CityU embarks on major initiative to raise teaching and learning quality

Karen Cheng

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City University of Hong Kong (CityU) has embarked on a major initiative to enhance student learning and teaching quality. The overall aim is to nurture ideal graduates who are responsible professionals with skills of immediate use to the community.

The Outcomes Based Teaching and Learning (OBTL) Project, which will be implemented in about 2,400 academic courses during the period 2006-09, is a key project that complements the University's planning for the four-year undergraduate curriculum.

OBTL sets out to establish a framework in which teaching and learning activities are made more effective, thus improving the overall quality of teaching and learning at the University. It is a student-centred approach that involves teachers identifying what they want their students to be able to do after finishing a prescribed course of study, and then developing teaching and learning activities in such a way that facilitates students achieving those outcomes.

Professor Paul Lam Kwan-sing, Acting Vice-President (Undergraduate Education) of CityU, said CityU was the most enthusiastic higher education institution to implement OBTL, and has actually made it a teaching policy.

The University began its OBTL development in mid-2005 with the support of the University Grants Committee (UGC), building upon positive comments in the last two Teaching and Learning Quality Process Reviews in which the UGC commended CityU for its exemplary Quality Assurance framework.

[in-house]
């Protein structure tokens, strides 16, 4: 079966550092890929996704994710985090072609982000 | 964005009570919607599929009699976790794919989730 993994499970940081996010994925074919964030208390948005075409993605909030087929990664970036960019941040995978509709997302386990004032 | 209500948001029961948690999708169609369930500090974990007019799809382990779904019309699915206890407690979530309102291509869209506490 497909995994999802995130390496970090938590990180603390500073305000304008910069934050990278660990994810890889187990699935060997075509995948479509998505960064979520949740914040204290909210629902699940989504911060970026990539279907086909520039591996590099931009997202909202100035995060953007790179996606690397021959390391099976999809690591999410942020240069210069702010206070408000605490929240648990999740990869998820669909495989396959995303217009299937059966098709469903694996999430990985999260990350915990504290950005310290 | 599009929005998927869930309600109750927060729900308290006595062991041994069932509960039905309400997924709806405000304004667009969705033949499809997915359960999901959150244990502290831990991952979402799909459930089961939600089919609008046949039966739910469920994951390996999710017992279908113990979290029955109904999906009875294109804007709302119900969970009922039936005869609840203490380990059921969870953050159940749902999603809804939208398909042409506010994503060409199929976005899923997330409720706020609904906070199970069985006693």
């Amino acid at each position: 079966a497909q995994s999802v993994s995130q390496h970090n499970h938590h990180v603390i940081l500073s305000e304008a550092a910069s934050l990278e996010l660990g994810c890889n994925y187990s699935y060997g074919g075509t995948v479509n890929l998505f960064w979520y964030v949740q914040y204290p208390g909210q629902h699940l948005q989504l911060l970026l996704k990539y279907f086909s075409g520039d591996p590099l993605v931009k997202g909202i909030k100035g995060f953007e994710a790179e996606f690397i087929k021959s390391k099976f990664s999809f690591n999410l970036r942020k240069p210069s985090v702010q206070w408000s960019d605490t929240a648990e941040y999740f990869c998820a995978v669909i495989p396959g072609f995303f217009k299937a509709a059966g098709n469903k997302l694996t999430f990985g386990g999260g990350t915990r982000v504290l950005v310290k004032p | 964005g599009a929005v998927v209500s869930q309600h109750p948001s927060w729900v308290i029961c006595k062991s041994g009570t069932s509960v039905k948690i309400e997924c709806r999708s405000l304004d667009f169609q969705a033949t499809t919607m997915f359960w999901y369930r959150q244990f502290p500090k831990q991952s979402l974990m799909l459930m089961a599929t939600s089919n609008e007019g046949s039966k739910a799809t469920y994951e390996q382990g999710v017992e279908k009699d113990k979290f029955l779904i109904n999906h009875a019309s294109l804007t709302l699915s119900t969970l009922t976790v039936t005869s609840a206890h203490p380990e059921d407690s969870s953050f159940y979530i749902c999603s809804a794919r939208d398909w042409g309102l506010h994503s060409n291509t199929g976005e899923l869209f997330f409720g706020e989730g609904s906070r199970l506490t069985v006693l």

So far, during the delivery period of 2006-09, about 300 academic courses have been delivered in the OBTL framework in this academic year. Another 600 will be delivered in 2007-08, and the rest over the two remaining years.

To familiarize teachers with the OBTL approach, the University has engaged external consultants to assist in OBTL implementation and organized workshops and meetings with academic departments.

Professor Joseph Cheng Yu-shek, Chairman of the Quality Assurance Committee of CityU, said initial feedback indicated that OBTL had helped to develop deeper and more satisfying links between teachers and students and within their respective peer groups.

"The net effect is to increase engagement and enjoyment in the teaching-learning process and potentially to raise standards, though it will be several years before the impact of OBTL methods can be fully calibrated," Professor Cheng said.

A booklet entitled Outcomes Based Teaching and Learning: The Experience has been published by the University for distribution to all academic staff. The publication details the experience and comments of teachers who have taught their courses in the OBTL framework, and the way ahead. A video introducing the concept and basics of OBTL will also be produced for distribution to teachers and students.


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